Draw against a WFM from South Africa in GACC 2004


The Grand Asian Chess Challenge or GACC starts today at 2nd Residential College, University of Malaya. It is an annual chess competition for university students from all over the world. It started with the Asean region in 1996 but gradually upgrade its status to cover students from Asian universities before widening it to the world. However, the acronym GACC is still maintained, even though it do not represent its present status. It is a FIDE rated event, and now already reaching its 12th installments. It is becoming more interesting than before its inception, as nowadays we can see participants (students) who are GMs and IMs. I myself had the opportunities to play in 6 GACCs in 1997-2000, 2002 and the last one in 2004, playing against strong players ranging from the Phillipines to the Mongolia!

Here is a game I won against a rated player from Sri Lanka:

Yours Truly - I.L.K. Tennakoon (Sri Lanka) (2072)
GACC VII (Round 9), 17.10.2002

1.e4 e5 2.Nf3 Nc6 3.d4 exd4 4.Bc4 d6 5.Nxd4 Ne5 6.Be2 Nf6 7.Nc3 Be7 8.0-0 0-0 9.f4 Ng6 10.Kh1 a6 11.a4 Bd7 12.Nf5 Nxe4 13.Nh6+ gxh6 14.Nxe4 Bc6 15.Bd3 f5 16.Ng3 Nh4 17.Rf2 Qe8 18.Bd2 Qg6 19.Bc3 Bf6 20.Bxf6 Rxf6 21.Bc4+ Kh8 22.Qd4 h5 23.Rg1 Nxg2 24.Bd5 Bxd5 25.Qxd5 Ne3 26.Qd4 Ng4 27.Re2 h4 28.Nh5 Qxh5 29.Rxg4 fxg4 30.Qxf6+ Kg8 31.Qe6+ Qf7 32.Qxg4+ Kh8 33.Qf3 Rf8 34.Rf2 c6 35.Qc3+ Qg7 36.Qxg7+ Kxg7 37.Kg2 Kf6 38.Kf3 Kf5 39.Rg2 h6 40.Rg7 b5 41.a5 Rf6 42.Ra7 Re6 43.Rxa6 Re4 44.Rxc6 Rxf4+ 45.Ke3 Ra4 46.a6 Ke5 47.Rb6 b4 48.b3 Ra2 49.Kd3 h3 50.Rxb4 Rxa6 51.Rh4 d5 52.Rh5+ Kf4 53.Rh4+ Ke5 54.Rxh3 Rf6 55.c3 Kf4 56.Kd4 Kg4 57.Rg3+ Kh4 58.Kxd5 Rf2 59.Rg6 h5 60.b4 Rxh2 61.b5 Rb2 62.b6 Kh3 63.c4 h4 64.c5 Kh2 65.Rg7 h3 66.b7 Kh1 67.c6 h2 68.Rh7 Kg1 69.Kd6 1-0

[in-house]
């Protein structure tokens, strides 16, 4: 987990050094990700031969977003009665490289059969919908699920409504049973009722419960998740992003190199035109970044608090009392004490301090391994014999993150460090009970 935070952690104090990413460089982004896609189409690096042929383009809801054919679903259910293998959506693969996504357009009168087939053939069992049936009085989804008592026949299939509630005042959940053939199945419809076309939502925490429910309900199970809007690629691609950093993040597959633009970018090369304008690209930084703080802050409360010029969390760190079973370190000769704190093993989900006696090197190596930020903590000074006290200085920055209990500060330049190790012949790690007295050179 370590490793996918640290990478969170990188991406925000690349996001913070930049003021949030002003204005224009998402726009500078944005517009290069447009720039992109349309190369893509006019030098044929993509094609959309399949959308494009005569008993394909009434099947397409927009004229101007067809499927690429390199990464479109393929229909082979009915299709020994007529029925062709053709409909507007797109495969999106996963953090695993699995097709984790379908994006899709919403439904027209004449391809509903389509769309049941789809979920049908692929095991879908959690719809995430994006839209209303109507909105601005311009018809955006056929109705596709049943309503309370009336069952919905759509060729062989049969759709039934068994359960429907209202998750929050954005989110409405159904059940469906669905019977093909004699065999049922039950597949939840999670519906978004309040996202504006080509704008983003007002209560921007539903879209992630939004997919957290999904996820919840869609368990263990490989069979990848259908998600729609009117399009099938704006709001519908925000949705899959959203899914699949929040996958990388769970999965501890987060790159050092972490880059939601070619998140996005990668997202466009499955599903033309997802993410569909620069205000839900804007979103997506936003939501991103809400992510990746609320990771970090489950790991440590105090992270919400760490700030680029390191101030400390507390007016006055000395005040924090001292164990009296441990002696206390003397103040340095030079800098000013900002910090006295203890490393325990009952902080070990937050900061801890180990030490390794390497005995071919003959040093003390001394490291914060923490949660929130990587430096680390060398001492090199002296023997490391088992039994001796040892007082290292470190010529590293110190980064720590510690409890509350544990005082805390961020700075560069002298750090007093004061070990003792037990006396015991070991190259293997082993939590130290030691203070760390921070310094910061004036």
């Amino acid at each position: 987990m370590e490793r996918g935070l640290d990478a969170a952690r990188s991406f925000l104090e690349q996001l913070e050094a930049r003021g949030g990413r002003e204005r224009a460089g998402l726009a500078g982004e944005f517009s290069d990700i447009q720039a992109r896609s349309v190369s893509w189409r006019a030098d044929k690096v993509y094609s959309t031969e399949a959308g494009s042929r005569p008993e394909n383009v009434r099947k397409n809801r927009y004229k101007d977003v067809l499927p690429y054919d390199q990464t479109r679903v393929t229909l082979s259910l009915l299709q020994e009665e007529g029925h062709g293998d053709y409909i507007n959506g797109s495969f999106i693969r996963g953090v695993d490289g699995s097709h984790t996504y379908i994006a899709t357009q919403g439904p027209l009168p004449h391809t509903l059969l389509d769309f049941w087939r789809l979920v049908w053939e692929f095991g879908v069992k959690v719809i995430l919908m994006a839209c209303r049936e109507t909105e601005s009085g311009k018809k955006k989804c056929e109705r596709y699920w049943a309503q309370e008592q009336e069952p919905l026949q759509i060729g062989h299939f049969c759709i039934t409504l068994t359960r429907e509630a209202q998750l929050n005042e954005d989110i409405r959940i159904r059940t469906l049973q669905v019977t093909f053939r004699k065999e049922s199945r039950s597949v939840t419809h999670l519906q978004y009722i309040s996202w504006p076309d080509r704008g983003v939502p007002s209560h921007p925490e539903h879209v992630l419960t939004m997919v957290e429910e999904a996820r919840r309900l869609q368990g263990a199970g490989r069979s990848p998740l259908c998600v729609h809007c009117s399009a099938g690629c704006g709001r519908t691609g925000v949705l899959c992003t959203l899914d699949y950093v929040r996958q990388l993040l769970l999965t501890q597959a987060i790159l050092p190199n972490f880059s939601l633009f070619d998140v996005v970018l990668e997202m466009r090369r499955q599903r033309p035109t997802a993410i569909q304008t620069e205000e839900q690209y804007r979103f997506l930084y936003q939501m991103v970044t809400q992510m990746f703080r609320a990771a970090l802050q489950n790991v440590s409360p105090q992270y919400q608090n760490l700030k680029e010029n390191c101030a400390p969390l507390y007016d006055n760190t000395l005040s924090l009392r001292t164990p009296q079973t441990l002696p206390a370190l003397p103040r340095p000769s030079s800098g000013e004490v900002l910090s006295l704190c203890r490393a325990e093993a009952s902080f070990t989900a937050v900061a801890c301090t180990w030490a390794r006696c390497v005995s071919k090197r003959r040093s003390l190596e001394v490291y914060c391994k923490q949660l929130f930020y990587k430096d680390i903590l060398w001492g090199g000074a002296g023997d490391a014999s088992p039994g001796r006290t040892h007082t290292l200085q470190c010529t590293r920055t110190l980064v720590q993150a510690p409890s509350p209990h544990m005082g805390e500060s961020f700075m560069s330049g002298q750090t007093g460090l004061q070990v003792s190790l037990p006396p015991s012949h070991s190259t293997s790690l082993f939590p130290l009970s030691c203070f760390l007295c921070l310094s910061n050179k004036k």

Friday, November 28, 2008


Ranked 74th in FIDE ranking, Malaysian team finished 96th at recently concluded Chess Olympiad in Dresden, Germany. A team consisting of IM Mas Hafizulhelmi (2439), FM Lim Yee Weng (2396), FM Mok Tze Meng (2308), IM Jimmy Liew (2306), and Edward Lee however should have performed better, especially against their last round opponent, Guatemala.

Here are the full results for the Malaysian team:

Round 1: Malaysia (74) - Libya (115) 3.5 - 0.5
Round 2: Jersey (143) - Malaysia (74) 1.5 - 2.5
Round 3: Germany 1 (11) - Malaysia (74) 3.5 - 0.5
Round 4: Malaysia (74) - Slovakia (25) 0.5 - 3.5
Round 5: Malaysia (74) - Dominican Republic (76) 2.5 - 1.5
Round 6: Slovenia (28) - Malaysia (74) 3.5 - 0.5
Round 7: Egypt (49) - Malaysia (74) 4 - 0
Round 8: Malaysia (74) - IPCA (77) 1.5 - 2.5
Round 9: Liechtenstein (123) - Malaysia (74) 0.5 - 3.5
Round 10: Equador (65) - Malaysia (74) 2 - 2
Round 11: Malaysia (74) - Guatemala (106) 2 - 2

Thursday, November 27, 2008


When I searched the FIDE website for my rating, I found that two allocations were made for me. One without a rating and the other with 2065. I think FIDE should check into this matter so that no other players have two allocations also. This error maybe because of the mistake in spelling the players name, which is quite confusing especially Chinese names. Rating officer Lim Tse Pin should look at the players ID card so that the correct spelling is sent for rating evaluation. Malay names, eg. mine, have our name and our father's name, so Mr. Lim should determine whether to put father's name in front or otherwise.

Tuesday, November 25, 2008


I received a call from Muhammad Arshad (picture), the Secretary of Terengganu Chess Association and the organiser for the Pencarian Jaguh Catur Terengganu Grand Final this coming December. He said that there will be room to let at the hostel of Universiti Malaysia Terengganu which cost RM10 for a night for the players (and their family) during the tournament schedule. I mentioned earlier in my post that I am weighing between two FIDE rated tournaments, and that I will have accommodation problem for the Terengganu meet. However, up to this point, this will solve little as my family literally begs me not to go to both!

According to Catur Terengganu website, so far there are 18 rated players already confirmed their participation.
  1. Ian Udani (2181)
  2. Mohan Raj (1916)
  3. David Gate (I can't find the rating for this guy)

Friday, November 21, 2008


Tomorrow I will travel to Kuala Lumpur with my family. As usual, preparations must be made before embarking on a long journey to ensure you and your family's safety. Oil must be changed, tyres checked, brake tried etc. This holiday will be a test considering that the monsoon season already started. It was non-stop raining for the past two days in Kota Bharu, and travelling in the rain always has some difficulties. Hopefully we arrive there safely.